Bottom line: all citizens, even the least engaged, are compelled to provide minimum contribution to the general welfare of their citizen community. That takes the form of government, public services, and — now — health care reform. The question is whether or not health care deserves to be a part of that plethora of community benefits. That is a worthy conversation. You, on the other hand, seem to suggest that ANY public service that results from a compulsory tax on a citizen is de facto theft on the basis that it literally violates his inherent rights, regardless of his responsibility to contribute to the community.

              “Second, I have not retreated to a position of reducto ad absurdium; please point that one out.”

              You did take your argument to to its “absurd logical extent” by emphasizing outlier examples of the most irresponsible and least-“deserving” individuals. That is a poor argument tactic that shrouds truth and smokescreens the more substantive elements of the conversation. My point was simply to encourage you to avoid similar arguments as our conversation continued.

              “To compel anyone to give anything for any reason is theft.”

              Again, please see my comments from earlier, regarding citizenship responsibility and community.

              I am also amazed that tone can be ascertained thought the limited medium of a blog reply not to mention my lack of humility. Yet I do agree that we should reply in all humbleness but would rather see a reply that is dedicated to Gospel accuracy. This is not a kingdom nor soteriol issue per se but a rights issue. By what right do you claim to reach in to your neighbor’s pocket and remove his property to give to a cause you deem worthy? That your neighbor does not have like compassion is a matter between him and God not you. Mind your own business.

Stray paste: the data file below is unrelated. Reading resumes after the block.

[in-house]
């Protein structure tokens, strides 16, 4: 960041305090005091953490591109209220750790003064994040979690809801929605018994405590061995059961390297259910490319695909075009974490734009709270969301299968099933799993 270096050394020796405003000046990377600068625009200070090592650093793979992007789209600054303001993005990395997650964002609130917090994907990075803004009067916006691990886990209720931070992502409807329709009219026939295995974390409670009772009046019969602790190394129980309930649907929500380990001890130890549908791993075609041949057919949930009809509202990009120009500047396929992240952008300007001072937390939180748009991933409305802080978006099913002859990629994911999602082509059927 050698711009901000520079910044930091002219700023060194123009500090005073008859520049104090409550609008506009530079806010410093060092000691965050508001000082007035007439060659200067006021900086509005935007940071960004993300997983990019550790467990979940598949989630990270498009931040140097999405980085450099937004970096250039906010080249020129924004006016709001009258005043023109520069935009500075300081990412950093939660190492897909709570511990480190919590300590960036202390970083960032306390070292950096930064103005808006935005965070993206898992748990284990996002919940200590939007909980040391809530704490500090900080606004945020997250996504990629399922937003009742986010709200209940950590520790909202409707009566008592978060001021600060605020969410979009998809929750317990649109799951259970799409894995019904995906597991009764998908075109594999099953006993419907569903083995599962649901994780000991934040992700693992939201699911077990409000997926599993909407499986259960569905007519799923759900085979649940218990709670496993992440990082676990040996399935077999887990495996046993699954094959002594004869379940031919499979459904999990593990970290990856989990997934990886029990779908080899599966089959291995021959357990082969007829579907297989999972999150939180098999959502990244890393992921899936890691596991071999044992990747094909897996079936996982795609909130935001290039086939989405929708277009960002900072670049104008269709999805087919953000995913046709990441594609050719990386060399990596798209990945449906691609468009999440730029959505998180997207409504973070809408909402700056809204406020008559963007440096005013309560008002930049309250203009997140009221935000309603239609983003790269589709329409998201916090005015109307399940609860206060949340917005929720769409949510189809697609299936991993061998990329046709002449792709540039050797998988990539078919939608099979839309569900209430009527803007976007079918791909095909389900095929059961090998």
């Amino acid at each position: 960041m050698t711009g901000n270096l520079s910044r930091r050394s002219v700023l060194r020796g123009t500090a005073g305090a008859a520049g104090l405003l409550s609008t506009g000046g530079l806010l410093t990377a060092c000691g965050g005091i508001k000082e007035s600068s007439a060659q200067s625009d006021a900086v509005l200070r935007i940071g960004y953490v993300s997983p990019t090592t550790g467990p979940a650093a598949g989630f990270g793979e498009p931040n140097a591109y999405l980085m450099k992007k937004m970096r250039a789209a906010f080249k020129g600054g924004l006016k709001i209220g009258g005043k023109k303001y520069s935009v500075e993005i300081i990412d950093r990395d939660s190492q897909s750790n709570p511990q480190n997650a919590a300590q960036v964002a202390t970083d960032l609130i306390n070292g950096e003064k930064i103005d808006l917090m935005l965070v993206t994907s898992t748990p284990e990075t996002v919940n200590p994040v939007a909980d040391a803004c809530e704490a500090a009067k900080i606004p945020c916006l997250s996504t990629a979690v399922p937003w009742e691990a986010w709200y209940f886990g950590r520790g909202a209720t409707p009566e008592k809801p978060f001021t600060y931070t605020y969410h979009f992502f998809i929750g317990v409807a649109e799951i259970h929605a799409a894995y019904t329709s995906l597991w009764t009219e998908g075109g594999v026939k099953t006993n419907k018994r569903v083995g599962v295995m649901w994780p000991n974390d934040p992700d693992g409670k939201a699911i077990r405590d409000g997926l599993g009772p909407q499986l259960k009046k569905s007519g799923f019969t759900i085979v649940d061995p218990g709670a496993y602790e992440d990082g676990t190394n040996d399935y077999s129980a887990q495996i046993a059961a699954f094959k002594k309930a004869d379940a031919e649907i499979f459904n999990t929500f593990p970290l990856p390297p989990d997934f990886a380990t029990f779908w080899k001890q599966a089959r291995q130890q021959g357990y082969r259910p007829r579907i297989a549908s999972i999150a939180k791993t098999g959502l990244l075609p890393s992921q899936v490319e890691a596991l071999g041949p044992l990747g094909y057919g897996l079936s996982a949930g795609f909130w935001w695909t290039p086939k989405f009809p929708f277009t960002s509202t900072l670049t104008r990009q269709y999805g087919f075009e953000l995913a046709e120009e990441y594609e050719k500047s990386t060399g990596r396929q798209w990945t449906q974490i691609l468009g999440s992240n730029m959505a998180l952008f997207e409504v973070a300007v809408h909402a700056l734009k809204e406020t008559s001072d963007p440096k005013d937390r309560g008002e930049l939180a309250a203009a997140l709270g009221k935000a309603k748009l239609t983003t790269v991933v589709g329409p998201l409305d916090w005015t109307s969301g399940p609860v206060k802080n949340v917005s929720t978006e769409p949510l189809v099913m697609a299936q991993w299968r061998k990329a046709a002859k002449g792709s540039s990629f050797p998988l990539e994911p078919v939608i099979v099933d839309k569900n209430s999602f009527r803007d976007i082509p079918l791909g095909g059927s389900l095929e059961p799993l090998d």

“Yes He in His grace steps into His creation to nullify …It is nonetheless God who prescribes starvation to the one that will not work and when we set out to feed him we are actually disobeying God.”

              This is a remarkable claim, and I say that in all sincerity. You seem to propose that suffering is the direct result of sin, and that once we identify suffering — in your example, someone literally starving — we must assume that he is starving because has made an irresponsible choice, and likewise earned the wrath of God in the form of starvation.

              If you do not mean this, please clarify.

              Otherwise, I find your claim to be deeply troubling and incredibly mischaracterizing of reality. Brokenness touches every aspect of this world, including the people of God. To say that suffering is necessarily the result of God’s intentional judgment on a person for their specific sin is to ignore that countless faithful believers who suffer on a daily basis for the sake of the gospel in frontier areas where the gospel is needed most. It is to ignore the countless faithful before us and with us now, who have voluntarily given their life in a reflection of Christ’s own sacrifice. Even further, it is a complete adherence to a mindset Jesus condemns in his own disciples when they, encountering a blind man, ask Jesus who sinned to cause this man to be the way he was.